2) The teaching that God has a separate purpose for Israel and the church is in error.  …As a matter of fact, the New Testament itself often interprets expressions relating to Israel in such a way as to apply them to the New Testament church, which includes both Jews and Gentiles (cf. Gal. 3:28-29; 6:15-16, Eph. 2:11-22, Heb. 12:22, 1 Peter 2:9, etc.).  …To suggest that God has in mind a separate future for Israel in distinction to the Gentiles is like putting the scaffolding back up after the building has been finished; it is like turning the clock of history back to Old Testament times.

3) The Old Testament does not teach that there will be a future millennial kingdom.  When one looks at the chapter and section headings of the New Schofield Bible, one finds that many sections of the Old Testament are interpreted as describing the millennium.  However, the Old Testament says nothing about such a millennial reign.  Passages commonly interpreted as describing the millennium actually describe the new earth which is the culmination of God’s redemptive work.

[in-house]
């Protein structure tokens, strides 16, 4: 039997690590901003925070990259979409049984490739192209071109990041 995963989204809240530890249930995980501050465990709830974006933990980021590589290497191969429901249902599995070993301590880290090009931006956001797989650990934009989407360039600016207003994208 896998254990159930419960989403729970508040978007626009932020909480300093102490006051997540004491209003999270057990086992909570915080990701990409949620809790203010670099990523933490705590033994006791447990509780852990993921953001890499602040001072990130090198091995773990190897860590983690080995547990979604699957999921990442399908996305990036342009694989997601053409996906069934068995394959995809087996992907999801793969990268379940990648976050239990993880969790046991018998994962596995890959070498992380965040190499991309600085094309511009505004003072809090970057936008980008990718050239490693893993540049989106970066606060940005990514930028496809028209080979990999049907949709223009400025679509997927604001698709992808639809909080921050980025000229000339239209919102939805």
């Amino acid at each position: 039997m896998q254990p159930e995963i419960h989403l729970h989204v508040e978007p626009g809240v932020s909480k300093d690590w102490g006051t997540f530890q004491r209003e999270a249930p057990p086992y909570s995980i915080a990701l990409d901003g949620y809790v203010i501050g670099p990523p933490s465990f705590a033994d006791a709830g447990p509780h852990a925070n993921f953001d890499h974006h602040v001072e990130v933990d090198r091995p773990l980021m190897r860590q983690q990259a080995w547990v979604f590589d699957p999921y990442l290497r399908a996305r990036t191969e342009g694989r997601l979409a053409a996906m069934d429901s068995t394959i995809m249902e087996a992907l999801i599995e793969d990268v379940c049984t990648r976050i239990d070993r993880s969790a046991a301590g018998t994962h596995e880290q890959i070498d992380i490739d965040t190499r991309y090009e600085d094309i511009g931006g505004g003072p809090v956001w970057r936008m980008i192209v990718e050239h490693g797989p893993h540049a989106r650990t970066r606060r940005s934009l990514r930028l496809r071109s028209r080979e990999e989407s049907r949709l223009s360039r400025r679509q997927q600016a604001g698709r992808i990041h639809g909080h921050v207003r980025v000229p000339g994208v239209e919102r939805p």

4) The Bible does not teach a millennial restoration of the Jews to their land.  …To understand these prophecies (about returning to the land) only in terms of a literal fulfillment for Israel in Palestine during the thousand years is to revert back to Jewish nationalism and to fail to see God’s purpose for all his redeemed people.  To understand these prophecies, however, as pointing to the new earth and its glorified inhabitants drawn from all tribes, peoples, and tongues ties in these prophecies with the ongoing sweep of New Testament revelation, and makes them richly meaningful to all believers today.